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United States v. Sinha

United States District Court, S.D. Mississippi, Southern Division

May 6, 2014

UNITED STATES OF AMERICA,
v.
SANJAY SINHA, JOSHUA LOCKE, ROBERT THORNTON, II, and JOHN MATTINA

ORDER DENYING DEFENDANT SANJAY SINHA'S MOTION [47] TO BIFURCATE TRIAL

HALIL SULEYMAN OZERDEN, District Judge.

BEFORE THE COURT is Defendant Sanjay Sinha's Motion [47] entitled Motion to Bifurcate, which the Court construes as a Motion to Sever pursuant to Federal Rule of Criminal Procedure 14(a). Sinha requests a severance of his trial, alleging that if he is tried jointly with his Codefendants, "the evidence used against [the] other defendants... will have a substantial injustice against [him]." Mot. [47] 1. The Government responds that Sinha's Motion is too nonspecific to warrant relief and asserts that because Sinha has been charged with conspiring with his Codefendants, a joint trial is appropriate. Having considered the parties' submissions, the record, and relevant legal authority, the Court finds that Sinha's Motion [47] should be denied.

Rule 8(b) of the Federal Rules of Criminal Procedure provides that defendants may be charged together "if they are alleged to have participated in the same act or transactions, constituting an offense or offenses." In turn, Rule 14 of the Federal Rules of Criminal Procedure allows severance and provides:

[i]f the joinder of offenses or defendants in an indictment, an information, or a consolidation for trial appears to prejudice a defendant or the government, the court may order separate trials of counts, sever the defendants' trials, or provide any other relief that justice requires.

Fed. R. Crim. P. 14(a).

To warrant severance, a movant must show that he would suffer specific and compelling prejudice against which the Court is unable to provide protection by less drastic measures, such as through limiting instructions. Zafiro v. United States, 506 U.S. 534, 538-39 (1993). When defendants have been properly joined under Rule 8(b), "a district court should grant a severance under Rule 14 only if there is a serious risk that a joint trial would compromise a specific trial right of one of the defendants, or prevent the jury from making a reliable judgment about guilt or innocence." Id. at 539. "Generally, the propriety of joinder under Rule 8 is to be judged from the allegations of the indictment, which for these purposes are assumed to be true." United States v. Chagra, 754 F.2d 1186, 1188 (5th Cir. 1985).

"There is a preference in the federal system for joint trials of defendants who are indicted together." Zafiro, 506 U.S. at 539. Joint trials "promote efficiency and serve the interests of justice by avoiding the scandal and inequity of inconsistent verdicts." Id. at 537. "The general rule, especially in conspiracy cases, is that persons jointly indicted should be tried together and that severance should not be granted absent a showing of the most compelling prejudice." United States v. Kelly, 569 F.2d 928, 938 (Former 5th Cir. 1978).[1] "Rule 14 leaves the determination of risk of prejudice... to the sound discretion of the district courts." Zafiro, 506 U.S. at 541. "The risk of prejudice will vary with the facts in each case...." Id. at 539. "Any possibility of prejudice... must be balanced against the public's interest in the efficient administration of justice." United States v. Pena-Rodriguez, 110 F.3d 1120, 1128 (5th Cir. 1997).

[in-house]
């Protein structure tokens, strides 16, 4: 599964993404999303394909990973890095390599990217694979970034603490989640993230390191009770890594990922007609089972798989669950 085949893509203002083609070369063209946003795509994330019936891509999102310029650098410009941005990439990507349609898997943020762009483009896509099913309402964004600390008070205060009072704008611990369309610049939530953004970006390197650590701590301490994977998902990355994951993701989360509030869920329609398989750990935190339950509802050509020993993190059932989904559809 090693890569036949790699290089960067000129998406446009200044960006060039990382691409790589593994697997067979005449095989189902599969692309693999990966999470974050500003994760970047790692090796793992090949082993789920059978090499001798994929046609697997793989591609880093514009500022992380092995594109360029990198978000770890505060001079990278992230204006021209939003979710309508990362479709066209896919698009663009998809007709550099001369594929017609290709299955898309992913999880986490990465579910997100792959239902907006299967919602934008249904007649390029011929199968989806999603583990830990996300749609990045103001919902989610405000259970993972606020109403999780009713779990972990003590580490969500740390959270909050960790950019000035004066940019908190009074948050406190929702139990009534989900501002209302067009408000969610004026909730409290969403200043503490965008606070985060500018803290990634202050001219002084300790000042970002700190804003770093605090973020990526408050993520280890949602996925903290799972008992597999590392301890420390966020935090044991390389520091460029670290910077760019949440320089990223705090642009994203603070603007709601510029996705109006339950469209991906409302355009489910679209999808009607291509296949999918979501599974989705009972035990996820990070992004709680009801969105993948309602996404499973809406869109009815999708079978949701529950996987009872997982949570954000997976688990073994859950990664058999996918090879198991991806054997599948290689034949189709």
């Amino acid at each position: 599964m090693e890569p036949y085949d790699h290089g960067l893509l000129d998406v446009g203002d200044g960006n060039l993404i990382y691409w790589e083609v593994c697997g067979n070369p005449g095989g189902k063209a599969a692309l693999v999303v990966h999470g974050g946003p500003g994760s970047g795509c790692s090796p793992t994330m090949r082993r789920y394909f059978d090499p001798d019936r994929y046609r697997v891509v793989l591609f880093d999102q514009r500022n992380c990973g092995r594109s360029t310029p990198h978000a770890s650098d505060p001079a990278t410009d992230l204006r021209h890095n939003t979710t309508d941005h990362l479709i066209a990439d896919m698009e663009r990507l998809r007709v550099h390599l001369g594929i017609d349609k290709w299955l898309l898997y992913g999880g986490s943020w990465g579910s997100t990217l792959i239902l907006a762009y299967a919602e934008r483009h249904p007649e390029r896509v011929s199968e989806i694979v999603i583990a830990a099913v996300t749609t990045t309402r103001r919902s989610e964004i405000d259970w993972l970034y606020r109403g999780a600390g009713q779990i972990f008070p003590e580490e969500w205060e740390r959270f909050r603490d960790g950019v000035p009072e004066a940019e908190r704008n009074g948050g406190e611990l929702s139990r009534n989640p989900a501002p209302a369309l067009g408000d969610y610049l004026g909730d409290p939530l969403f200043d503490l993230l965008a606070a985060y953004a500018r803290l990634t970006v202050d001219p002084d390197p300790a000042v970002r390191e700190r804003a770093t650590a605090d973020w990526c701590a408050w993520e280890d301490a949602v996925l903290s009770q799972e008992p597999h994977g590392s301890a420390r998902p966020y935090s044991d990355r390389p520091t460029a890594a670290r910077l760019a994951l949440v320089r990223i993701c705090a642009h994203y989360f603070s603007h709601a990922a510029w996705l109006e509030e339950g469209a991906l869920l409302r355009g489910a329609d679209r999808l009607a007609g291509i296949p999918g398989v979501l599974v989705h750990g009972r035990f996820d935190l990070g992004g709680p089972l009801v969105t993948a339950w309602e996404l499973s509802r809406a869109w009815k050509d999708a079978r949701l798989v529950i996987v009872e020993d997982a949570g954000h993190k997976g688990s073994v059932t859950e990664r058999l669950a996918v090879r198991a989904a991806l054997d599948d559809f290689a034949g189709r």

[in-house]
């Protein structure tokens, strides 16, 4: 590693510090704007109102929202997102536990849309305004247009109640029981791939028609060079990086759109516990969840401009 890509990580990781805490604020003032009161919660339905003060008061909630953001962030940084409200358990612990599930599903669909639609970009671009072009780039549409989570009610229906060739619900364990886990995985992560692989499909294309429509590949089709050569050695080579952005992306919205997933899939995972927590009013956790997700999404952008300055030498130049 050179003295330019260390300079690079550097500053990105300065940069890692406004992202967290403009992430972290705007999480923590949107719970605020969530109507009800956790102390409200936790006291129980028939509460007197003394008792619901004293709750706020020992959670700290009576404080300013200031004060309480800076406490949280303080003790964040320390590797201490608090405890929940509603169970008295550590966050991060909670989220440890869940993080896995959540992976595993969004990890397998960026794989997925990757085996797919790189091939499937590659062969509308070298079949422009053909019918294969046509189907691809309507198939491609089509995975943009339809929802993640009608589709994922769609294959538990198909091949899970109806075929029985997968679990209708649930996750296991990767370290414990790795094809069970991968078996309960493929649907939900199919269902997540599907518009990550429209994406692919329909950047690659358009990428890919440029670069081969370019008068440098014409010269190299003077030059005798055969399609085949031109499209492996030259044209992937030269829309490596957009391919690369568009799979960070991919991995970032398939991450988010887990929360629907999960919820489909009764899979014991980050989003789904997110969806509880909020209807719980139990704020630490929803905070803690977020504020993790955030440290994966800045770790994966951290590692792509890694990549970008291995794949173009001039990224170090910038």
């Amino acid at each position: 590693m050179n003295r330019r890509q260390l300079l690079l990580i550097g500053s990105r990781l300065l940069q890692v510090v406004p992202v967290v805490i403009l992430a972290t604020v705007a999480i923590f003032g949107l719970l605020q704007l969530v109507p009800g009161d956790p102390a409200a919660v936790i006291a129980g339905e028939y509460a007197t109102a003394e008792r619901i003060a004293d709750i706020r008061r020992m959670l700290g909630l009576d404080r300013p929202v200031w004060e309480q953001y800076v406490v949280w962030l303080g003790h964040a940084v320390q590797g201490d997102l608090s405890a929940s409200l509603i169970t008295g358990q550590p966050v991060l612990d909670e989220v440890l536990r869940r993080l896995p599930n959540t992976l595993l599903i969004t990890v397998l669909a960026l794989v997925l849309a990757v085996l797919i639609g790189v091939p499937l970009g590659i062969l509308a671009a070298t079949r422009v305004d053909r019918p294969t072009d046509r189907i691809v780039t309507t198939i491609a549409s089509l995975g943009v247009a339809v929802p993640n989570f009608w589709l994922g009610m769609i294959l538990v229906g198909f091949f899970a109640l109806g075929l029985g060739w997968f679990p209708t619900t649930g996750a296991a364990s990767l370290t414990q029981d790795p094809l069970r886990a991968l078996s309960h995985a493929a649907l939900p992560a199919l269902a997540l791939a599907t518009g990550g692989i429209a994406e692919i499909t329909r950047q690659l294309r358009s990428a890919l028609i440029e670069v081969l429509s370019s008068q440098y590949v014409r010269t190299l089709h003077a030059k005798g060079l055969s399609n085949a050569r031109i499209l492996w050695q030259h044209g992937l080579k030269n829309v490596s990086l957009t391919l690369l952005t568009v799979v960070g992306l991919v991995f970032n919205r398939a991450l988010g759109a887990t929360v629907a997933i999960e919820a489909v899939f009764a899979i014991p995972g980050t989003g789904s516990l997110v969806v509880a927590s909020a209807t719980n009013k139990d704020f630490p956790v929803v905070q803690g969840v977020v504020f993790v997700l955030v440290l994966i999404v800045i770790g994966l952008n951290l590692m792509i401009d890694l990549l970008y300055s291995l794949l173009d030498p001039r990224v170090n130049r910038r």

The Indictment [3, 4] here contains seven Counts. Sinha is charged in all seven Counts, including Count 1, which alleges that he conspired with his Codefendants to distribute controlled substances outside the scope of professional practice. Sinha does not argue that he has been improperly joined in the Indictment, and joinder is proper because Defendants "are alleged to have participated in the same act or transactions, constituting an offense or offenses." Fed. R. Crim. P. 8(b). Because joinder is proper, Sinha must demonstrate compelling prejudice that cannot be cured by less drastic measures. Zafiro, 506 U.S. at 539. He has not made this showing.

Sinha's Motion does not articulate any specific instances of prejudice. Instead, the Motion consists of a general assertion that there is a "reasonable probability" that "evidence used against other defendants" in a joint trial will cause "substantial injustice" to him. Mot. [47] 1. Sinha does not identify the evidence against his Codefendants that his Motion references or explain why this evidence will cause him substantial injustice. Likewise, Sinha does not address or demonstrate that less drastic measures, such as limiting instructions, cannot cure any purported prejudice. Sinha's unadorned Motion, lacking factual enhancement or supporting law, is insufficient to meet the "heavy burden" placed upon a party seeking severance. United States v. Daniels, 281 F.3d 168, 177 (5th Cir. 2002). The Court finds no reason in this case to depart from the general rule "especially in conspiracy cases" that persons jointly indicted should be tried together. Pena-Rodriguez, 110 F.3d at 1128. Sinha's Motion [47] seeking severance of his trial from the trial of his Codefendants should be denied. Accordingly,

IT IS, ORDERED AND ADJUDGED that, Defendant Sanjay Sinha's Motion [47] to Bifurcate Trial, which the Court construes as a motion to sever pursuant to Federal Rule of Criminal Procedure 14(a), is DENIED.


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